How to start blogging again after not doing it for some three weeks? That ain’t easy, dear readers. Especially when you blog about Turkey, where so much happens in three weeks. How can I decide what’s the most important thing in this period of time, enough to start up the blogging routine again?
There was the death penalty discussion, there is the intention of the AKP to lift the parliamentary immunity of BDP MP’s, school uniforms were abolished all of a sudden and headscarves allowed at religious schools, Erdogan caused a debate about ‘Magnificent Century’, a highly popular soap opera. Also debated: the brand new ombudsman.
Let’s not forget international politics, where my own country the Netherlands was in the news: Patriots will be stationed along the Turkish-Syrian border and the Netherlands, as one of the three NATO countries owning Patriots, is preparing to station them. And Gaza, there was Gaza. Prime Minister Erdogan is planning, oh no, not planning, he is probably going on an unplanned surprise visit to Gaza this week.
You know what I am going to do? Give you links to nice stories and interesting comments about all these events written by colleagues of mine. So you can catch up a bit, and I can clear the list of blog post subjects and start fresh again after three weeks of silence. By the way, I haven’t been sick or anything like that. I have just been too distracted by a trip to Holland and to Istanbul and Ankara. But I’m back 🙂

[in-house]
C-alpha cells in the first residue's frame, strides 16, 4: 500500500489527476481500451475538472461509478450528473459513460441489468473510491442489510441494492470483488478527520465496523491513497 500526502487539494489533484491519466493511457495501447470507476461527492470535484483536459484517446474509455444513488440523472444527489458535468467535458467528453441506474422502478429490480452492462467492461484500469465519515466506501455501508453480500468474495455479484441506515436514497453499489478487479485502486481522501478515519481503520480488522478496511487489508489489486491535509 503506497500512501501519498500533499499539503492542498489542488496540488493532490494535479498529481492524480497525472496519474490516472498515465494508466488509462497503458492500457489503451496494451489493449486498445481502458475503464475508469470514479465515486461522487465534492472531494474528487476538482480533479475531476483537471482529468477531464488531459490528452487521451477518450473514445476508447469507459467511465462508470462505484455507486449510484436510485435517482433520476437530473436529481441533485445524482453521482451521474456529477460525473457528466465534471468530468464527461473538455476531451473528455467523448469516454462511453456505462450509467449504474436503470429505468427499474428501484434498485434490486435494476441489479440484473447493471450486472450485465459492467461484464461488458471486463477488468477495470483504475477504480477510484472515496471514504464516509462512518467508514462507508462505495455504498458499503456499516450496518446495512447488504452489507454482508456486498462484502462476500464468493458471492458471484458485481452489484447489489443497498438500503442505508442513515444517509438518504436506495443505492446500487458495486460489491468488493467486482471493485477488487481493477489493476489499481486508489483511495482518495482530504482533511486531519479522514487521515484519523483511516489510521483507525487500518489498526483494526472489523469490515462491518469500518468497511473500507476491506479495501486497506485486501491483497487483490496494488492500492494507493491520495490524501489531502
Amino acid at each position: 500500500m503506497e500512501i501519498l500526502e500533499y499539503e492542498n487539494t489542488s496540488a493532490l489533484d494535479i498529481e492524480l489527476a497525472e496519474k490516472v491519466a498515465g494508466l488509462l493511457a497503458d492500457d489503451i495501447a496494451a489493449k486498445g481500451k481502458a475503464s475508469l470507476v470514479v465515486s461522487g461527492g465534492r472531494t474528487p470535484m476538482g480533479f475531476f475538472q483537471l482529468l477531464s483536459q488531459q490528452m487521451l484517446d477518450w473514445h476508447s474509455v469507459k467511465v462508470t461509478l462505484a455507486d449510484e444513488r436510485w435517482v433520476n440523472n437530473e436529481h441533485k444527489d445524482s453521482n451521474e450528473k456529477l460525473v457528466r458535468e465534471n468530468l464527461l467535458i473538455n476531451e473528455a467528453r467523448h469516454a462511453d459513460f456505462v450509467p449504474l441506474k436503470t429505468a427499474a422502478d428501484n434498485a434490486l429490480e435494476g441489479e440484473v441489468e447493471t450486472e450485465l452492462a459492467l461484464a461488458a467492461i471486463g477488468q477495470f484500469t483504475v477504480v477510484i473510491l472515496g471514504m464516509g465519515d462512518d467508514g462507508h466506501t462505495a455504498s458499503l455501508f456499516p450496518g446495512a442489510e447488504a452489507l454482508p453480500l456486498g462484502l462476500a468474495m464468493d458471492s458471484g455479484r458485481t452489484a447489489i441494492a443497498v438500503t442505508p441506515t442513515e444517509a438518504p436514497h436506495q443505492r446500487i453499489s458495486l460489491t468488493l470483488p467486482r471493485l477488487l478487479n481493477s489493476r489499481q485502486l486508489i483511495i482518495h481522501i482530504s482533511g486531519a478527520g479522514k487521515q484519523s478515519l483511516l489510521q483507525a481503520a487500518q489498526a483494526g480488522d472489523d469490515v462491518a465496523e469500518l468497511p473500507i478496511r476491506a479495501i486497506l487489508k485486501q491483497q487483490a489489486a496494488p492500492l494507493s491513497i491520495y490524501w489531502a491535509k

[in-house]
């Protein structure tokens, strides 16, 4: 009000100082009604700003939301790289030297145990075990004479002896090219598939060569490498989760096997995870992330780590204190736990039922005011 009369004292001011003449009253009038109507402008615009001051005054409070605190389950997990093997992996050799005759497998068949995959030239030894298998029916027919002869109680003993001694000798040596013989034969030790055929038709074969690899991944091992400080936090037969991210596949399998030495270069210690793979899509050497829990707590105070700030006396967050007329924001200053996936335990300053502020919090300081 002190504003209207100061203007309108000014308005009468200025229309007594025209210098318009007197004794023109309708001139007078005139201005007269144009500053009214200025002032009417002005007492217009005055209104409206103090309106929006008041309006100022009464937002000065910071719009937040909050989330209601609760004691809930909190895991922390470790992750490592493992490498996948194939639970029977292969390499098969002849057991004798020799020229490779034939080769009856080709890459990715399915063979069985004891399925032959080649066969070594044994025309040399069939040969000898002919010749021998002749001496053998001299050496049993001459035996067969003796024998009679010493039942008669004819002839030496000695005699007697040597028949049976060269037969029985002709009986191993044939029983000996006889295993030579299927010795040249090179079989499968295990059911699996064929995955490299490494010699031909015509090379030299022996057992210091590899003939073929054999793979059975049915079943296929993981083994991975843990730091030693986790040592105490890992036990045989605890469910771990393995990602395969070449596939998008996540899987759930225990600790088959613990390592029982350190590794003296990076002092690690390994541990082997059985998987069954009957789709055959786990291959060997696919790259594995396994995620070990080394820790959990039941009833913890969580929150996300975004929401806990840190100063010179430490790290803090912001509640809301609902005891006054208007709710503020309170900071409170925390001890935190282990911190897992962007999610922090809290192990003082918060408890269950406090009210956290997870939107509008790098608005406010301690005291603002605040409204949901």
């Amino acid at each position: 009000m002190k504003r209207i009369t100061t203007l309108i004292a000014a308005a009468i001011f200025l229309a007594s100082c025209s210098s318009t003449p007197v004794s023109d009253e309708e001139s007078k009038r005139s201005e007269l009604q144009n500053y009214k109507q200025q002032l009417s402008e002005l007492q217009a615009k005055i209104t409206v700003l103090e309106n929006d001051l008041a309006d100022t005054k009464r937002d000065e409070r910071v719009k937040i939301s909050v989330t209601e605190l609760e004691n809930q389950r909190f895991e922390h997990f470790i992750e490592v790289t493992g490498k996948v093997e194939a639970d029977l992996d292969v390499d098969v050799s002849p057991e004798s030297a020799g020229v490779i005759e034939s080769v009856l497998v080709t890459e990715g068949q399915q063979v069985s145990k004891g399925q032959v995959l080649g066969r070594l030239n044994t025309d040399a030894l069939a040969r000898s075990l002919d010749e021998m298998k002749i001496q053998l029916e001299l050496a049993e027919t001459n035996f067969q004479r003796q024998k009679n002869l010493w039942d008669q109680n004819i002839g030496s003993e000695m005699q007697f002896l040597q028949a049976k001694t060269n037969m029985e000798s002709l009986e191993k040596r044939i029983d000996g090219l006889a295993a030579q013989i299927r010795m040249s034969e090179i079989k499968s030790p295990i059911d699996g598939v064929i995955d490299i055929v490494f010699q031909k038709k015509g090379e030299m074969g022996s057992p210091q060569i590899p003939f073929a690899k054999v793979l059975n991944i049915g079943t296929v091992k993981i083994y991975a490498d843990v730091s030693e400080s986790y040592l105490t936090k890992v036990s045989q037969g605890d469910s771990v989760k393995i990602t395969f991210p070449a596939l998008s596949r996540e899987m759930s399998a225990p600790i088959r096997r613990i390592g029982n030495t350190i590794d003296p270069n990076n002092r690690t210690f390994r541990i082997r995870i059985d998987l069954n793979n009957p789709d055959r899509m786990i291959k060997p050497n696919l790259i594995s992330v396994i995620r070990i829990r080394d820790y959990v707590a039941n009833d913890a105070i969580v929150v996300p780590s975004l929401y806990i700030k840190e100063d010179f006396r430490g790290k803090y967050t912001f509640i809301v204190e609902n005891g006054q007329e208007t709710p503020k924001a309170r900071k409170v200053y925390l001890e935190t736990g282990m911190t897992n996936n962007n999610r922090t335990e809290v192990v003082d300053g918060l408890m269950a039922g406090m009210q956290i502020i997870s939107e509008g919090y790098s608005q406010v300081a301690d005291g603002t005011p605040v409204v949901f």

Andrew Finkel wrote a great piece about PM Erdogan and The Magnificent Century. Key sentence: ‘My own view is that Erdogan sees “The Magnificent Century” as subtly undermining his own authority’.
The brand new ombudsman – and why the ombudsman system has died at birth, by Murat Yetkin.
Here’s a column in Today’s Zaman about the abolistion of school uniforms. I find it a hilarious piece, actually. The author writes about the freedom and individuality the abolistion of uniforms gives, but refrains from even touching upon the whole school system in Turkey that is designed as a one size fits all. And the plea ends with a call for full freedom for headscarves. Today’s Zaman at it’s best.
Aaron Stein is an expert when it comes to security issues and Turkey’s role in the Middle East. Here you can find his piece about Turkey’s handling of the conflict in Gaza.
Want to know more about Patriots and Turkey’s efforts to build missiles itself? Aaron Stein is again your man, read it here.
Also important: the hunger strike in Turkish prisons came to an end. Here’s a list of the articles and blogs I wrote about it:
* Will hunger strikers die in vain? (blog post in English, Kurdish and Turkish, 23 October 2012)
* Hunger strikes in Turkish prisons reach critical phase (article for website SES Türkiye, 25 October 2012 – there is a Turkish version too)
* Thirsty for blood (blog post in English, Kurdish and Turkish, 17 November 2012)
* Dutch MEP causes controversy in Turkey (news agency shorticle, 17 November 2012)
* Kurdish hunger strike over (news agency shorticle, 17 November 2012)
* Demands of Kurdish hunger strikers not met (news agency background, 17 November 2012)
* Prison hunger strikes end without agreements (article for website SES Türkiye, 19 November 2012 – there is a Turkish version too)